With reports from hundreds of sub-Saharan African locales of male-male sexual relations and from about fifty of female-female sexual relations, it is clear that same-sex sexual relations existed in traditional African societies, though varying in forms and in the degree of public acceptance
The confrontations between police and demonstrators at the Stonewall Inn in New York City the weekend of June 27-29, 1969 mark the beginning of the modern glbtq movement for equal rights.
A social role for individuals who crossed or mixed male and female characteristics was one of the most widely distributed institutions of native North America.
The sexual revolution of post-World War II America changed sexual and gender roles profoundly.
Mixed-orientation marriages--those in which one partner is straight and the other is gay or lesbian--often end in divorce, but such an ending is not inevitable.
"Leather" is a blanket term for a large array of sexual preferences, identities, relationship structures, and social organizations loosely tied together by the thread of what is conventionally understood as sadomasochistic sex.
Since the late nineteenth century, transgendered people have advocated legal and social reforms that would ameliorate the kinds of oppression and discrimination they suffer.
Formed soon after the Stonewall Riots of 1969, the short-lived but influential Gay Liberation Front brought a new militancy to the movement that became known as gay liberation.
Lou Reed in 2008. Photo by Marcelo Costa (CC BY 2.0).
Bisexual singer, songwriter, and guitarist Lou Reed, whose music exerted enormous influence on rock musicians, died on October 27, 2013 at his home in Amangassett, New York. The cause of death was complications from liver disease.
As Ben Ratliff observes in the New York Times, "Reed brought dark themes and a mercurial, sometimes aggressive disposition to rock music."
Tina Gianoulis reports in her glbtq.com entry on Reed that, at his parents' insistence, he underwent electroshock treatments for his homosexuality as a teenager. However, he emerged from the mental hospital "with his antisocial impulses (and bisexuality) more or less intact."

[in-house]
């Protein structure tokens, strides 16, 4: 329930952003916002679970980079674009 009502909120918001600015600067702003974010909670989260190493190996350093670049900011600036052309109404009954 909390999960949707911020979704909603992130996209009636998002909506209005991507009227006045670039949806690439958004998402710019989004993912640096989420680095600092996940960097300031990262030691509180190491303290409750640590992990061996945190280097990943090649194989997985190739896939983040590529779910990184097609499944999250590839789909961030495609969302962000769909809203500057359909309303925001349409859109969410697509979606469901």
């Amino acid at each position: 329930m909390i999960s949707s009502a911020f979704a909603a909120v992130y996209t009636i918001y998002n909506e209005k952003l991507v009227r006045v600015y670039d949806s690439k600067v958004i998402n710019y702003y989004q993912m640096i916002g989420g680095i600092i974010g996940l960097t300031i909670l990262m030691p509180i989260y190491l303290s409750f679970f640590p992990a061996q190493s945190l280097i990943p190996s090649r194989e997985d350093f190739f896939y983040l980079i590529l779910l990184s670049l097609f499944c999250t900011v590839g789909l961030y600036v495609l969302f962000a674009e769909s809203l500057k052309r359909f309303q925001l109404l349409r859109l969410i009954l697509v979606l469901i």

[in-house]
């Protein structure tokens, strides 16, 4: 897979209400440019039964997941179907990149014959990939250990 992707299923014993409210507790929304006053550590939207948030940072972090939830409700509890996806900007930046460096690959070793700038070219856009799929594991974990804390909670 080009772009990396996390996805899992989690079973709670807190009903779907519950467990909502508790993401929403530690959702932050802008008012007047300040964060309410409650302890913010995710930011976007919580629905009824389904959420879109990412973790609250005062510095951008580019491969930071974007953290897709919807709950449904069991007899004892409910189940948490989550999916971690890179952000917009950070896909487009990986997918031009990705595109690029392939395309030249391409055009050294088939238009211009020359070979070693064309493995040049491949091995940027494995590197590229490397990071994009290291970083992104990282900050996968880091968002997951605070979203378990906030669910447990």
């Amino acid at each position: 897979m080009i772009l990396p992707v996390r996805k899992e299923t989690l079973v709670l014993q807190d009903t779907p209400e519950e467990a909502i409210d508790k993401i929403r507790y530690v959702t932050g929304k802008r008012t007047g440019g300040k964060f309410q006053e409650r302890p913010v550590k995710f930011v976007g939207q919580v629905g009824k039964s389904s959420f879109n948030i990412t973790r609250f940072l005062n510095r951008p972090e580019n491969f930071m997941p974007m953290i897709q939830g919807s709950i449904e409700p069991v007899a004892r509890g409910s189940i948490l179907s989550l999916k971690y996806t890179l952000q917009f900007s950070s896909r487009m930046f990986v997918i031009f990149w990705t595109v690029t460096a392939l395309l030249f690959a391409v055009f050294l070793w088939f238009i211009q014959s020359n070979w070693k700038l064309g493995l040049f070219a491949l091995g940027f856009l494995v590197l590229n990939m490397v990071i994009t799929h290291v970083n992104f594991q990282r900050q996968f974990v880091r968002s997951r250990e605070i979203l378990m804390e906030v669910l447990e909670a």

In 1965, Reed, as part of Andy Warhol's studio, The Factory, joined fellow musicians John Cale, Sterling Morrison, and Maureen Tucker to form the Velvet Underground. Warhol managed the band, which sold few albums and disbanded after only five years, but had an impact that lasted for decades.
Reed's songs for the Velvet Underground were about drugs and junkies, hustlers and drag queens, all performed with a bare-bones intensity that made them appealingly taboo.
After the breakup of Velvet Underground, Reed continued to violate taboos as a solo artist. In 1972, Reed issued his first solo album, Transformer, which was produced by David Bowie.
As Gianoulis observes "On Transformer, Reed changed his look from urban tough to glam-rock flash. He also introduced his most famous signature song, "Walk on the Wild Side," the story of a transgendered hooker's odyssey from Los Angeles to the hard streets of New York, told with an understated, ironic affection and a catchy backbeat.
Reed continued his solo career, producing well-reviewed albums every few years and frequently touring Europe and the United States.
Reed had a long very public affair with a transgender woman known only as Rachel, who is thought to have inspired many of his songs, including "Walk on the Wild Side," Reed's only top-40 hit. In addition, he was married three times.
Reed is survived by his wife, composer and singer Laurie Anderson, as well as his mother and sister.
The clip below highlights Reed's "Walk on the Wide Side"